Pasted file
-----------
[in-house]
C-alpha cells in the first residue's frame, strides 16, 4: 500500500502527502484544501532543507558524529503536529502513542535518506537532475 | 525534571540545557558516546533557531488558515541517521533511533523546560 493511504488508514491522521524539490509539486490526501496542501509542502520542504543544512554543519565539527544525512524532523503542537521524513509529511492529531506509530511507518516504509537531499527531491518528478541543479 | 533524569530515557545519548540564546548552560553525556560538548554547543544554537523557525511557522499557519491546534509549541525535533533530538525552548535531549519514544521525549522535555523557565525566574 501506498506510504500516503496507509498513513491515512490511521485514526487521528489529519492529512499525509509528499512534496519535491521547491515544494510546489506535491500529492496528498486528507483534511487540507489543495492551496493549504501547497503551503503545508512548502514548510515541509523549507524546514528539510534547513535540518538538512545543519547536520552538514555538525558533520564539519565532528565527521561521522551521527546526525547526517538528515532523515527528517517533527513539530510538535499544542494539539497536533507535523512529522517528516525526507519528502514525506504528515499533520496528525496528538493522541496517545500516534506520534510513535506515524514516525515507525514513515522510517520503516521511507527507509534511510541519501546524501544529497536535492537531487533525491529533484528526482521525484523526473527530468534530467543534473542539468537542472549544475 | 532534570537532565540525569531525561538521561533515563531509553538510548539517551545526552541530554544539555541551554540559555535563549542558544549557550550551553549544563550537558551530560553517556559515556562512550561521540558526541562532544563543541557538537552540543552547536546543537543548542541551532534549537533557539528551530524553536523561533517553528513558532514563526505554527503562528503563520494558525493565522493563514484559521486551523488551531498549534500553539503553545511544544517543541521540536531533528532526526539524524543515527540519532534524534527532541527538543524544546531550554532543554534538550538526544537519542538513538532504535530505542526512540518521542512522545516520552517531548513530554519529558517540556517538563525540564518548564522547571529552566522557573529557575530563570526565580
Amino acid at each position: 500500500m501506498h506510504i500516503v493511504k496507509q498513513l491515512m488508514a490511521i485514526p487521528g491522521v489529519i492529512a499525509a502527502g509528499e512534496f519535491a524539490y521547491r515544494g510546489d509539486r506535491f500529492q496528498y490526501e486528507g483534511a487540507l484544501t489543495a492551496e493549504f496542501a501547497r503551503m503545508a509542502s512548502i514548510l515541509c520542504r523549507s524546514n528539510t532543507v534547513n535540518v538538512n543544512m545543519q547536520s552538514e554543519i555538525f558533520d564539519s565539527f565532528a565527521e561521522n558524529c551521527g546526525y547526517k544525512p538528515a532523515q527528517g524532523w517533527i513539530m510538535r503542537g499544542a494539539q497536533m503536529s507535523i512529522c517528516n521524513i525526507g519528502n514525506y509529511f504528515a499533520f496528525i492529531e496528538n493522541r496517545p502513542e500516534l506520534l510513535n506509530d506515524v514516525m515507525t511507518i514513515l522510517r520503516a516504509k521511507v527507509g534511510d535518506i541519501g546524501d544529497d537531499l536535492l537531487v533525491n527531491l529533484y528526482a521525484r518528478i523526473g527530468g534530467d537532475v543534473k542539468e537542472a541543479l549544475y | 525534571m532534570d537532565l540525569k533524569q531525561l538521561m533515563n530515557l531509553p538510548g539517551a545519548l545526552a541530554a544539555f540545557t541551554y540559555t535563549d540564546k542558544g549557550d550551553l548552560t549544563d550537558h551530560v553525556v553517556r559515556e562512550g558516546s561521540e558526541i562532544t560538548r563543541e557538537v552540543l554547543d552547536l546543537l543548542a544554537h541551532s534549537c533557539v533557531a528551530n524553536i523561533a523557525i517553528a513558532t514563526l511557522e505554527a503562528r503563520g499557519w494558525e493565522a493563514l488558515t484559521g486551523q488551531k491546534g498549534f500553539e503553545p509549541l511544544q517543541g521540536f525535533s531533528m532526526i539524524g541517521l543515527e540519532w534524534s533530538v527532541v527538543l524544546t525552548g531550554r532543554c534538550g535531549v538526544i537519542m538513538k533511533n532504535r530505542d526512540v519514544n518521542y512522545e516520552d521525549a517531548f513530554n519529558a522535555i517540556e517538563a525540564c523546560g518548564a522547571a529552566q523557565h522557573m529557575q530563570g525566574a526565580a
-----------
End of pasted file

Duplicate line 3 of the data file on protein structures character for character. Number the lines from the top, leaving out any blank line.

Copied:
Amino acid at each position: 500500500m501506498h506510504i500516503v493511504k496507509q498513513l491515512m488508514a490511521i485514526p487521528g491522521v489529519i492529512a499525509a502527502g509528499e512534496f519535491a524539490y521547491r515544494g510546489d509539486r506535491f500529492q496528498y490526501e486528507g483534511a487540507l484544501t489543495a492551496e493549504f496542501a501547497r503551503m503545508a509542502s512548502i514548510l515541509c520542504r523549507s524546514n528539510t532543507v534547513n535540518v538538512n543544512m545543519q547536520s552538514e554543519i555538525f558533520d564539519s565539527f565532528a565527521e561521522n558524529c551521527g546526525y547526517k544525512p538528515a532523515q527528517g524532523w517533527i513539530m510538535r503542537g499544542a494539539q497536533m503536529s507535523i512529522c517528516n521524513i525526507g519528502n514525506y509529511f504528515a499533520f496528525i492529531e496528538n493522541r496517545p502513542e500516534l506520534l510513535n506509530d506515524v514516525m515507525t511507518i514513515l522510517r520503516a516504509k521511507v527507509g534511510d535518506i541519501g546524501d544529497d537531499l536535492l537531487v533525491n527531491l529533484y528526482a521525484r518528478i523526473g527530468g534530467d537532475v543534473k542539468e537542472a541543479l549544475y | 525534571m532534570d537532565l540525569k533524569q531525561l538521561m533515563n530515557l531509553p538510548g539517551a545519548l545526552a541530554a544539555f540545557t541551554y540559555t535563549d540564546k542558544g549557550d550551553l548552560t549544563d550537558h551530560v553525556v553517556r559515556e562512550g558516546s561521540e558526541i562532544t560538548r563543541e557538537v552540543l554547543d552547536l546543537l543548542a544554537h541551532s534549537c533557539v533557531a528551530n524553536i523561533a523557525i517553528a513558532t514563526l511557522e505554527a503562528r503563520g499557519w494558525e493565522a493563514l488558515t484559521g486551523q488551531k491546534g498549534f500553539e503553545p509549541l511544544q517543541g521540536f525535533s531533528m532526526i539524524g541517521l543515527e540519532w534524534s533530538v527532541v527538543l524544546t525552548g531550554r532543554c534538550g535531549v538526544i537519542m538513538k533511533n532504535r530505542d526512540v519514544n518521542y512522545e516520552d521525549a517531548f513530554n519529558a522535555i517540556e517538563a525540564c523546560g518548564a522547571a529552566q523557565h522557573m529557575q530563570g525566574a526565580a